Glossitis: Symptoms, Causes and Treatment

The National Institutes of Health (NIH) explains glossitis as a general term for inflammation of the tongue. As with inflammation in other parts of the body, people with this condition can experience symptoms like swelling, redness and changes in the tongue's surface texture. Certain symptoms can be temporary or permanent, mild or serious.

Symptoms of Glossitis

Glossitis can appear out of nowhere, even if a person has not experienced it before. It may be distinguished by certain symptoms, including tongue swelling, redness, tenderness and changes in color. This condition may cause problems if the tongue becomes enlarged or makes chewing, speaking or swallowing difficult.

A swollen tongue could also block the airway. If breathing becomes difficult, contact a dental or medical professional immediately.

Causes of Glossitis

According to the NIH, symptoms may be due to:

  • Various nutritional deficiencies, such as a lack of iron, folate or one or more of the B vitamins
  • An allergic reaction to food or medication
  • Bacterial, yeast or viral conditions
  • Trauma, such as a burn or abrasion
  • Reaction from eating spicy foods
  • Acid reflux
  • Dry mouth

Sometimes glossitis can be genetic. It can also stem from a systemic condition like acid reflux.

Treatment for Glossitis

A visit to your dental professional is recommended if you notice any change in color, size, texture or sensation with your tongue. The methods of treating glossitis vary depending on the cause.

If glossitis stems from a bacterial, fungal or yeast infection, your medical or dental professional may prescribe a medication to alleviate the symptoms and heal the infection. For viral or genetic conditions, a doctor can recommend a routine plan to treat the symptoms at home. This plan involves keeping your tongue and whole mouth healthy by brushing twice daily and flossing. To round out care, swishing with Colgate Peroxyl Mouth Sore Rinse helps cleanse and promote healing of minor mouth irritations, and provides a whole mouth clean after a daily regiment of brushing and flossing.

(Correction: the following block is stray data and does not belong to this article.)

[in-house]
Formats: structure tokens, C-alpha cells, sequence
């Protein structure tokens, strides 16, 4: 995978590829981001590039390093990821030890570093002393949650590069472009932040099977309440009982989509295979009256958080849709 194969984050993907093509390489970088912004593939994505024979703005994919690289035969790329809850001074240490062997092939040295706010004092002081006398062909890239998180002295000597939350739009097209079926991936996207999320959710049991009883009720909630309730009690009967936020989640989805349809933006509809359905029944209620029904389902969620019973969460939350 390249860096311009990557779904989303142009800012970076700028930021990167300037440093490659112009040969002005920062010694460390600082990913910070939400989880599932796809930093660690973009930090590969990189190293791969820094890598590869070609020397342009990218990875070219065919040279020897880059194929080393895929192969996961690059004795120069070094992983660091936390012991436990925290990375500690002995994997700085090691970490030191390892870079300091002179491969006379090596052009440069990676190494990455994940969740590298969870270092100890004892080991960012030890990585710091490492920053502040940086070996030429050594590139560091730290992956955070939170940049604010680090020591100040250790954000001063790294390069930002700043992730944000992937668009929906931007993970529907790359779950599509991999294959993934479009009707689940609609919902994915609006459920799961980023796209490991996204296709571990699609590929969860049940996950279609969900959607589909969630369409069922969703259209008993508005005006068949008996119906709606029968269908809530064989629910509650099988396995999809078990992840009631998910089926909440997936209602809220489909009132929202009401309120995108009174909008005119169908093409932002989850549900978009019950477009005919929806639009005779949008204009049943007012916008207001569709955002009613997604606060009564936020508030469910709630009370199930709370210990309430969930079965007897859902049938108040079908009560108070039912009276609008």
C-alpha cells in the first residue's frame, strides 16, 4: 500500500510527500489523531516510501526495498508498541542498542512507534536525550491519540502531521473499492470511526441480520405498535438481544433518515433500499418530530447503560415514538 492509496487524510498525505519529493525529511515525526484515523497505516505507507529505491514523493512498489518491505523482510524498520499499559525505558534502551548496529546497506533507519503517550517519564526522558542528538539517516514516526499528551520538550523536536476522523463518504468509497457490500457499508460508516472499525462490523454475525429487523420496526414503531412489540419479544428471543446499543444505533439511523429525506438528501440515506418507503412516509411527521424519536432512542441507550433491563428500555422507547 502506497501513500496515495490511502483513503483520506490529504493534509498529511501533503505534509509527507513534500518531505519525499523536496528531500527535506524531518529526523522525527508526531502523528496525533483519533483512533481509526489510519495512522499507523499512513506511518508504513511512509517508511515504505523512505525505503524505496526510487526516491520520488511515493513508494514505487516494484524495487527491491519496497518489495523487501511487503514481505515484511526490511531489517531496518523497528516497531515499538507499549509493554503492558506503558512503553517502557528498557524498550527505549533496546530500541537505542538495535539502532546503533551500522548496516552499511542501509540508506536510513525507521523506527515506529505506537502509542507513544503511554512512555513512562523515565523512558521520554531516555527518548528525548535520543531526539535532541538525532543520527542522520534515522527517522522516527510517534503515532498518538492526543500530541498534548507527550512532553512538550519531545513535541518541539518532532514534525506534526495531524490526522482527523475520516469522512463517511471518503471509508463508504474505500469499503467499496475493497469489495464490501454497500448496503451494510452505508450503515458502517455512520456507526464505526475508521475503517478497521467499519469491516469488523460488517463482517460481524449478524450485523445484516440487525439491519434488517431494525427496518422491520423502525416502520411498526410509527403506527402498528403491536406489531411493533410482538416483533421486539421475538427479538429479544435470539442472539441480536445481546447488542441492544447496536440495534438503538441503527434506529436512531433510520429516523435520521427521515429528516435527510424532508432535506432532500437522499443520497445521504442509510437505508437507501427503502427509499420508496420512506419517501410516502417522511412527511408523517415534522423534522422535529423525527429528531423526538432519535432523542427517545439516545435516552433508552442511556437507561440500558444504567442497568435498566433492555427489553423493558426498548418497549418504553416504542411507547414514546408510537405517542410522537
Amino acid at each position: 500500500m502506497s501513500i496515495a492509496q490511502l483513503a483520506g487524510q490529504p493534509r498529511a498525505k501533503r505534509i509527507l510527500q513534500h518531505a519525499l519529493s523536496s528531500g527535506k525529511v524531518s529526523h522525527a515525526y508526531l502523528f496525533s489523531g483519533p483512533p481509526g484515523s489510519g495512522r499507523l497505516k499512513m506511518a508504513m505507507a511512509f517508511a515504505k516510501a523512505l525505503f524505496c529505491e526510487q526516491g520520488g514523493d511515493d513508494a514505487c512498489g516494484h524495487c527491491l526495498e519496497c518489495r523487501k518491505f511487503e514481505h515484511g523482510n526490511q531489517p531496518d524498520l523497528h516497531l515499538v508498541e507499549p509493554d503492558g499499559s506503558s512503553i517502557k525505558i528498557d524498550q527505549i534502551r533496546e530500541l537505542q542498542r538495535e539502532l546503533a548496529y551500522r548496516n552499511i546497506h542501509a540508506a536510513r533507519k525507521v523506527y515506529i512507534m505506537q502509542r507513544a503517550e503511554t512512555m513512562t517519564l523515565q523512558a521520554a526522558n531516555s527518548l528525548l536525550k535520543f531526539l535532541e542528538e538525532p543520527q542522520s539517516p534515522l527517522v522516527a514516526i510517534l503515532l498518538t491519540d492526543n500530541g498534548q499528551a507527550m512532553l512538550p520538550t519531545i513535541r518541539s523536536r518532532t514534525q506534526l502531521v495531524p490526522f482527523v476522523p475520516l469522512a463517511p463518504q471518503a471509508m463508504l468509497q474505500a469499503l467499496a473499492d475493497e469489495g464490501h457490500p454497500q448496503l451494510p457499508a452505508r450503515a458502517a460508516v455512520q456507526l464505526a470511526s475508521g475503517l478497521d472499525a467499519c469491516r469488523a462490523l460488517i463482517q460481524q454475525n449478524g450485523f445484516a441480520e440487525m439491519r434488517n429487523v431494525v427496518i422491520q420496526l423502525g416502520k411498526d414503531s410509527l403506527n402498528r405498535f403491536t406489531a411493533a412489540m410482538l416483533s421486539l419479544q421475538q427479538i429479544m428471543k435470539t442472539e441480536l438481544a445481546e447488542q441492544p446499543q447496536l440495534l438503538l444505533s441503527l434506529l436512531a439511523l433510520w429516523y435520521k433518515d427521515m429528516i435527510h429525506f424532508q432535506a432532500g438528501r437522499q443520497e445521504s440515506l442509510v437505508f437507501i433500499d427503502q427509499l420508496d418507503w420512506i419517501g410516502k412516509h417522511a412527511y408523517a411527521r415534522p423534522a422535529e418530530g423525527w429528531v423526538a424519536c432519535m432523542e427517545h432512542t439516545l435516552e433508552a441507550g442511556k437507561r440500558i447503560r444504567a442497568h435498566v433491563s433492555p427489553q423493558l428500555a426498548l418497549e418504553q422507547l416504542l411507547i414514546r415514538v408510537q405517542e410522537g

This article is intended to promote understanding of and knowledge about general oral health topics. It is not intended to be a substitute for professional advice, diagnosis or treatment. Always seek the advice of your dentist or other qualified healthcare provider with any questions you may have regarding a medical condition or treatment.

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Common Conditions During ADULTHOOD

As we get older, dental care for adults is crucial. Here are a few of the conditions to be aware of:

Gum disease – if your home care routine of brushing and flossing has slipped and you have skipped your regular dental cleanings, bacterial plaque and tartar can build up on your teeth. The plaque and tartar, if left untreated, may eventually cause irreparable damage to your jawbone and support structures, and could lead to tooth loss.

Oral cancer – according to the National Institute of Dental and Craniofacial Research, men over the age of 40 have the greatest risk for oral cancer. About approximately 43,000 people will be diagnosed with cancer of the mouth, tongue or throat area, and the ACS estimates that about 7,000 people will die from these cancers. The use of tobacco products and alcohol increases the risk of oral cancer. Most oral cancers are first diagnosed by the dentist during a routine checkup.

Dental fillings break down – fillings have a life expectancy of eight to 10 years. However, they can last 20 years or longer. When the fillings in your mouth start to break down, food and bacteria can get underneath them and can cause decay deep in the tooth.